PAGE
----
Rare isotopes of technetium are also known to exist in some stars. These isotopes are important in understanding the origin of technetium, as well as its chemical behavior in space. One such isotope is technetium-97, which is one of the few isotopes known to exist in interstellar space. Its presence is an indication of the star’s life cycle, and it can also be used to calculate the rate at which the star is aging.

The presence of technetium in space is a unique phenomenon that has been studied for many years. It is an important indicator of a star’s age and properties, and it can be used to help understand the evolution of stars. Technetium is also a key element for understanding the chemical behavior of interstellar matter. Its presence in stars is evidence of its high temperatures and low ionization potential, characteristics which make it an important component of space research.



Technetium is an incredibly versatile element with a plethora of applications across a number of fields. It can be used for imaging in medicine, enhancing products in everyday life, and improving industry manufacturing processes. It is also a powerful component of nuclear power plants and research and development of nuclear weapons. Finally, it has astronomical implications, making it a vital part of the exploration of space.

When taken as a whole, it is clear that Technetium has the potential to revolutionize the way we approach a number of different industries. Its versatility and malleability mean it can be used in a variety of ways, from providing essential diagnostic tools in medicine to powering the exploration of space.

However, it is important to remember that Technetium is still a relatively rare element and effective management of it is vital. Careful monitoring of its usage and production is required to ensure its longevity. It is also important to remember that Technetium can be hazardous if not handled correctly, so all safety protocols should be strictly adhered to when using it.

Though more research is required to fully explore the potential of Technetium, it is already proving to be an invaluable element. Its malleability and multiple applications make it a powerful tool for a variety of industries, from medicine to space exploration. Its potential is only just beginning to be harnessed, and it is likely that its usage will expand in the near future.

The exploration of Technetium is an exciting one and its potential should not be underestimated. With further research and careful management, it could become a major asset across a range of industries, from medicine to space exploration. The possibilities are endless and its future is bright.



Technetium is a chemical element with the symbol Tc
Its atomic number is 43.
Technetium is a silvery-gray radioactive metal with an appearance similar to platinum
It is the lightest element whose isotopes are all radioactive.
All available technetium is produced as a synthetic element

technetium gets its name, from the Greek for “artificial.”
Technetium is located in the seventh group of the periodic table, between rhenium and manganese
Astronomers have since detected technetium’s spectral signature in a number of stars.
The most stable radioactive isotopes are technetium-97 with a half-life of 4.21 million years, technetium-98 with 4.2 million years, and technetium-99 with 211,100 years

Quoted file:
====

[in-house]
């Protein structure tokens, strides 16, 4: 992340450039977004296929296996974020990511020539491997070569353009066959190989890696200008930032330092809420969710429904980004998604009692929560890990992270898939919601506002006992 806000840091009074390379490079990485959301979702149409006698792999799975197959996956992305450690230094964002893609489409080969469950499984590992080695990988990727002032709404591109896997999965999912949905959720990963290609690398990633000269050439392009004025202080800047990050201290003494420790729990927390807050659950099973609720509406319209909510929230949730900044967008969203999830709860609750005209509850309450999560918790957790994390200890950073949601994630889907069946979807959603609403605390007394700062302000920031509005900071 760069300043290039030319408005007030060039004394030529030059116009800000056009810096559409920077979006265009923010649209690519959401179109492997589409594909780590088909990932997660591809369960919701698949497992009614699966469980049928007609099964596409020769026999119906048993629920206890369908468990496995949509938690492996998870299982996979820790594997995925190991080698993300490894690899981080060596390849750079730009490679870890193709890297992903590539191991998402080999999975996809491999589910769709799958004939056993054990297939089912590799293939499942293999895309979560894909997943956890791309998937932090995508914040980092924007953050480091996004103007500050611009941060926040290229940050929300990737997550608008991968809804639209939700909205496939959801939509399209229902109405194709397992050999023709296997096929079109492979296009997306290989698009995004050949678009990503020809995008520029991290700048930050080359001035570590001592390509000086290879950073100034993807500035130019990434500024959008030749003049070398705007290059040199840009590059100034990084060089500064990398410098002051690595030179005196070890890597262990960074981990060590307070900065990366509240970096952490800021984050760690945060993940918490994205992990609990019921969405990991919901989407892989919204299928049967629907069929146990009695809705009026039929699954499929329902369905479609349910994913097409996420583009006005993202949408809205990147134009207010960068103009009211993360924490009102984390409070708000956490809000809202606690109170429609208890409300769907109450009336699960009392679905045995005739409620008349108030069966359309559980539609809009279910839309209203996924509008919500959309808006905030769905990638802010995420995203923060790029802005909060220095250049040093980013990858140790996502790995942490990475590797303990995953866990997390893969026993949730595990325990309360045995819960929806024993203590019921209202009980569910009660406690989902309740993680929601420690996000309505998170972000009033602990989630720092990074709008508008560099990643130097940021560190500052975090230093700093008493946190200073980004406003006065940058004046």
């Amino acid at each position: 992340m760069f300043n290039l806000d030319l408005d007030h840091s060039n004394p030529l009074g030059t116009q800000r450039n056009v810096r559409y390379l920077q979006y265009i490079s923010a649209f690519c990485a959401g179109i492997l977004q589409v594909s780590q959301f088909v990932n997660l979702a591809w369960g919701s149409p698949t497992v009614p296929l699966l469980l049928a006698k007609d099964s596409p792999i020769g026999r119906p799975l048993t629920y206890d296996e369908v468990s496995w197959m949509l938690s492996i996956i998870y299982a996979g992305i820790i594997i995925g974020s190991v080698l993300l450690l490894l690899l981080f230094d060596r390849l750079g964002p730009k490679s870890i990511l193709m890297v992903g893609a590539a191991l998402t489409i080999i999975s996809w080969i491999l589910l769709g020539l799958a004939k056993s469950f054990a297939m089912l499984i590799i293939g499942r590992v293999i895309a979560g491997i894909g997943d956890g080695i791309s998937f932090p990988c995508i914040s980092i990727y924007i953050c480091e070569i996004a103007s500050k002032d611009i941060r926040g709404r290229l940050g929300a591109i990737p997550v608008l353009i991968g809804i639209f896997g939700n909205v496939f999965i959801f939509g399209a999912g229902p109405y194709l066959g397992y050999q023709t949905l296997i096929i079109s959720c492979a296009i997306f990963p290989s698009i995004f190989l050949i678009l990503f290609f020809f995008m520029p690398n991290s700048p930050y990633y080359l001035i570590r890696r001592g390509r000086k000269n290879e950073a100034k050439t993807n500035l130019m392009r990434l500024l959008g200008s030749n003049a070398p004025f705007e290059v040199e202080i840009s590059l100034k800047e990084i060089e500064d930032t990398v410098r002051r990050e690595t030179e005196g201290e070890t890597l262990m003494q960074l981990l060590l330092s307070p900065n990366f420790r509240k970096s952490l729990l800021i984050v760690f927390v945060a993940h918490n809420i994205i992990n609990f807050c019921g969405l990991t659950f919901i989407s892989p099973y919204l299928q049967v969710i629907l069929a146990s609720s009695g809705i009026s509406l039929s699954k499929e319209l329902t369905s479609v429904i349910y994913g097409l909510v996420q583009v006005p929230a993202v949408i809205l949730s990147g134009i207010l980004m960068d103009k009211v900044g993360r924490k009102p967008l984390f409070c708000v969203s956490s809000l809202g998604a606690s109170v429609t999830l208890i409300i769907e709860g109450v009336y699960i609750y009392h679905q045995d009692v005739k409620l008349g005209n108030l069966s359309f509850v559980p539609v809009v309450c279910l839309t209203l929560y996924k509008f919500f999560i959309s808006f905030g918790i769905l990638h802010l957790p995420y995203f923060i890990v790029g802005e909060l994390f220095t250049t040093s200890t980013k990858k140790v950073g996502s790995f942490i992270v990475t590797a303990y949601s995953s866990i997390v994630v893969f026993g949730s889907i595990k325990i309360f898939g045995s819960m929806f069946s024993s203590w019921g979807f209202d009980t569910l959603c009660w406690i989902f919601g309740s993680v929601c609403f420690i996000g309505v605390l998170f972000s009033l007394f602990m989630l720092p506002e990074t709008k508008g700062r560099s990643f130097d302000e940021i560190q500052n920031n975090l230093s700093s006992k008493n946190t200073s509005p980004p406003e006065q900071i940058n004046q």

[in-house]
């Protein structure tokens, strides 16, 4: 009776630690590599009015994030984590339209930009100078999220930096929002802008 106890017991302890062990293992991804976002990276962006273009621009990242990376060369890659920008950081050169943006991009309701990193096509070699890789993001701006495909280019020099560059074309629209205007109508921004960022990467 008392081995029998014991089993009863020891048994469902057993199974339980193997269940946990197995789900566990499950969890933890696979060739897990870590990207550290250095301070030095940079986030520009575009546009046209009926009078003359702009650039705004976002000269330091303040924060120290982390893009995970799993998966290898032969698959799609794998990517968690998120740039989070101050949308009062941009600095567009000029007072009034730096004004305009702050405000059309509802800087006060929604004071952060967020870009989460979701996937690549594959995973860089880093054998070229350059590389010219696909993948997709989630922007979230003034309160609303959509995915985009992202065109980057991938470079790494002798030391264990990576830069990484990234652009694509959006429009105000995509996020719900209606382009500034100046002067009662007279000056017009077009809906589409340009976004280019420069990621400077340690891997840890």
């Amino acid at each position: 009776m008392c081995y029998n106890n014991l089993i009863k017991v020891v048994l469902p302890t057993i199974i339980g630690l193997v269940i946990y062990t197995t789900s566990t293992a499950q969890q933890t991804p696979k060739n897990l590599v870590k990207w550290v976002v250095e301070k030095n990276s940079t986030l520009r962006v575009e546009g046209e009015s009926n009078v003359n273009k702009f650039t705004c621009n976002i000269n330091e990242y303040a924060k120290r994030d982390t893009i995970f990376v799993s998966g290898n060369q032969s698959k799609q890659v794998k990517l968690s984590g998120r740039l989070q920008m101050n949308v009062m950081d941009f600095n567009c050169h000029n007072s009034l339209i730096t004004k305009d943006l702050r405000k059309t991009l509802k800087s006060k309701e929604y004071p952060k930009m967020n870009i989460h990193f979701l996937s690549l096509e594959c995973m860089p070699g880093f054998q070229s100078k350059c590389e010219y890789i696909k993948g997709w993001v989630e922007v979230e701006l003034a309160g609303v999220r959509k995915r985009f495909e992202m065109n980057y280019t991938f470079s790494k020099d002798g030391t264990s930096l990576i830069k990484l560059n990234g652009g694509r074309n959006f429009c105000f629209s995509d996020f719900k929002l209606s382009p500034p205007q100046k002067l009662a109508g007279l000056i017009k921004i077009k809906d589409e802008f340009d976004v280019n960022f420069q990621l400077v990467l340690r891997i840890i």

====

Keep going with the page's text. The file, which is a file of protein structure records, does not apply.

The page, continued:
Thirty other radioisotopes have been characterized with mass numbers ranging from 85 to 118

Technetium occurs naturally in the Earth’s crust in minute concentrations of about 0.003 parts per trillion
Technetium plays no natural biological role and is not normally found in the human body
For every kilogram of uranium, there is a predicted one nanogram of technetium.
Official credit for the discovery goes to Carlo Perrier and Emilio Segrè, at the University of Palermo in Sicily.
The primary use of technetium is for nuclear medicine.

Technetium tarnishes in moist air.
Powdered technetium burns in oxygen.


Pronunciation  tek-NEE-sh(ee-)əm
Appearance shiny gray metal
Mass number [97]
Technetium in the periodic table
Atomic number (Z) 43
Group group 7
Period period 5
Block   d-block
Electron configuration [Kr] 4d5 5s2
Electrons per shell 2, 8, 18, 13, 2
Physical properties
Phase at STP solid
Melting point 2430 K ​(2157 °C, ​3915 °F)
Boiling point 4538 K ​(4265 °C, ​7709 °F)
Density (near r.t.) 11 g/cm3
Heat of fusion 33.29 kJ/mol
Heat of vaporization 585.2 kJ/mol
Molar heat capacity 24.27 J/(mol·K)
Vapor pressure (extrapolated)
P (Pa) 1 10 100 1 k 10 k 100 k
at T (K) 2727 2998 3324 3726 4234 4894
Atomic properties
Oxidation states −3, −1, 0, +1,[1] +2, +3,[1] +4, +5, +6, +7 (a strongly acidic oxide)
Electronegativity Pauling scale: 1.9
Ionization energies
  • 1st: 702 kJ/mol
  • 2nd: 1470 kJ/mol
  • 3rd: 2850 kJ/mol
Atomic radius empirical: 136 pm
Covalent radius 147±7 pm
Van der Waals radius 205 pm
Other properties
Natural occurrence from decay
Crystal structure ​hexagonal close-packed (hcp)
Speed of sound thin rod 16,200 m/s (at 20 °C)
Thermal expansion 7.1 µm/(m⋅K) (at r.t.)
Thermal conductivity 50.6 W/(m⋅K)
Electrical resistivity 200 nΩ⋅m (at 20 °C)
Magnetic ordering Paramagnetic
Molar magnetic susceptibility +270.0×10−6 cm3/mol (298 K)
CAS Number 7440-26-8
Prediction Dmitri Mendeleev (1871)
Discovery and first isolation Emilio Segrè and Carlo Perrier (1937)
Main isotopes[4] Decay
abun­dance half-life (t1/2) mode pro­duct
95mTc synth 61.96 d β+ 95Mo
IT 95Tc
96Tc synth 4.28 d ε 96Mo
97Tc synth 4.21×106 y ε 97Mo
97mTc synth 91.1 d IT 97Tc
98Tc synth 4.2×106 y β 98Ru
99Tc trace 211.1×103 y β 99Ru
99mTc synth 6.01 h IT 99Tc